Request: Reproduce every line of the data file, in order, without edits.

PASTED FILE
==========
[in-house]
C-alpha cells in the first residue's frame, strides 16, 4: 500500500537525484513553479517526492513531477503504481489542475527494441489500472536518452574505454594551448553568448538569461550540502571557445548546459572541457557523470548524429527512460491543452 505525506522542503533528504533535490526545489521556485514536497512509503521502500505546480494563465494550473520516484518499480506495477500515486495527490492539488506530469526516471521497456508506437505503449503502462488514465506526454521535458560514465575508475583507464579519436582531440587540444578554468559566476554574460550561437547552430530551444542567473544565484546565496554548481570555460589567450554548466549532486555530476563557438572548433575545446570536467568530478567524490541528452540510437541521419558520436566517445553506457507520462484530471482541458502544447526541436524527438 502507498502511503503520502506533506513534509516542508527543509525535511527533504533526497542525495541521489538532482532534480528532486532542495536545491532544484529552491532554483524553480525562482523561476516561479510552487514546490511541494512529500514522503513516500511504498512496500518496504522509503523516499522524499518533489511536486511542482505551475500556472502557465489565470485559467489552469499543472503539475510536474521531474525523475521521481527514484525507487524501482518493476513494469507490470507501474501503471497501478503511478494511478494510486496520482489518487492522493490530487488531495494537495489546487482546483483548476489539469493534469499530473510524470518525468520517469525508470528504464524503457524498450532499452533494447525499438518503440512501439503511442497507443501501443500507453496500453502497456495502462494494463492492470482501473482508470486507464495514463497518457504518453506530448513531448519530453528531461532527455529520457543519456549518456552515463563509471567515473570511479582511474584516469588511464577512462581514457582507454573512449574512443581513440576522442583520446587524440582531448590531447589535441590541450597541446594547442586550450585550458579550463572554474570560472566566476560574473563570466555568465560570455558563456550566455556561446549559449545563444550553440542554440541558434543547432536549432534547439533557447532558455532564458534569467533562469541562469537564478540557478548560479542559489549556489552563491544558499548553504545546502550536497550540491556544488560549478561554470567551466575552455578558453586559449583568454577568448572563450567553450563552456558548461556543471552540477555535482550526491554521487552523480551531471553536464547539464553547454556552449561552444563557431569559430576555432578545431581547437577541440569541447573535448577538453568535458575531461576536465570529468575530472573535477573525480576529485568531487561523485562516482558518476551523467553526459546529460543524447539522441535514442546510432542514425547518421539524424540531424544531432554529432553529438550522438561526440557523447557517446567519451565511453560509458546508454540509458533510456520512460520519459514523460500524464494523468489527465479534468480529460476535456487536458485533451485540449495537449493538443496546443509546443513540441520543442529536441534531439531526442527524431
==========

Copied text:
[in-house]
C-alpha cells in the first residue's frame, strides 16, 4: 500500500537525484513553479517526492513531477503504481489542475527494441489500472536518452574505454594551448553568448538569461550540502571557445548546459572541457557523470548524429527512460491543452 505525506522542503533528504533535490526545489521556485514536497512509503521502500505546480494563465494550473520516484518499480506495477500515486495527490492539488506530469526516471521497456508506437505503449503502462488514465506526454521535458560514465575508475583507464579519436582531440587540444578554468559566476554574460550561437547552430530551444542567473544565484546565496554548481570555460589567450554548466549532486555530476563557438572548433575545446570536467568530478567524490541528452540510437541521419558520436566517445553506457507520462484530471482541458502544447526541436524527438 502507498502511503503520502506533506513534509516542508527543509525535511527533504533526497542525495541521489538532482532534480528532486532542495536545491532544484529552491532554483524553480525562482523561476516561479510552487514546490511541494512529500514522503513516500511504498512496500518496504522509503523516499522524499518533489511536486511542482505551475500556472502557465489565470485559467489552469499543472503539475510536474521531474525523475521521481527514484525507487524501482518493476513494469507490470507501474501503471497501478503511478494511478494510486496520482489518487492522493490530487488531495494537495489546487482546483483548476489539469493534469499530473510524470518525468520517469525508470528504464524503457524498450532499452533494447525499438518503440512501439503511442497507443501501443500507453496500453502497456495502462494494463492492470482501473482508470486507464495514463497518457504518453506530448513531448519530453528531461532527455529520457543519456549518456552515463563509471567515473570511479582511474584516469588511464577512462581514457582507454573512449574512443581513440576522442583520446587524440582531448590531447589535441590541450597541446594547442586550450585550458579550463572554474570560472566566476560574473563570466555568465560570455558563456550566455556561446549559449545563444550553440542554440541558434543547432536549432534547439533557447532558455532564458534569467533562469541562469537564478540557478548560479542559489549556489552563491544558499548553504545546502550536497550540491556544488560549478561554470567551466575552455578558453586559449583568454577568448572563450567553450563552456558548461556543471552540477555535482550526491554521487552523480551531471553536464547539464553547454556552449561552444563557431569559430576555432578545431581547437577541440569541447573535448577538453568535458575531461576536465570529468575530472573535477573525480576529485568531487561523485562516482558518476551523467553526459546529460543524447539522441535514442546510432542514425547518421539524424540531424544531432554529432553529438550522438561526440557523447557517446567519451565511453560509458546508454540509458533510456520512460520519459514523460500524464494523468489527465479534468480529460476535456487536458485533451485540449495537449493538443496546443509546443513540441520543442529536441534531439531526442527524431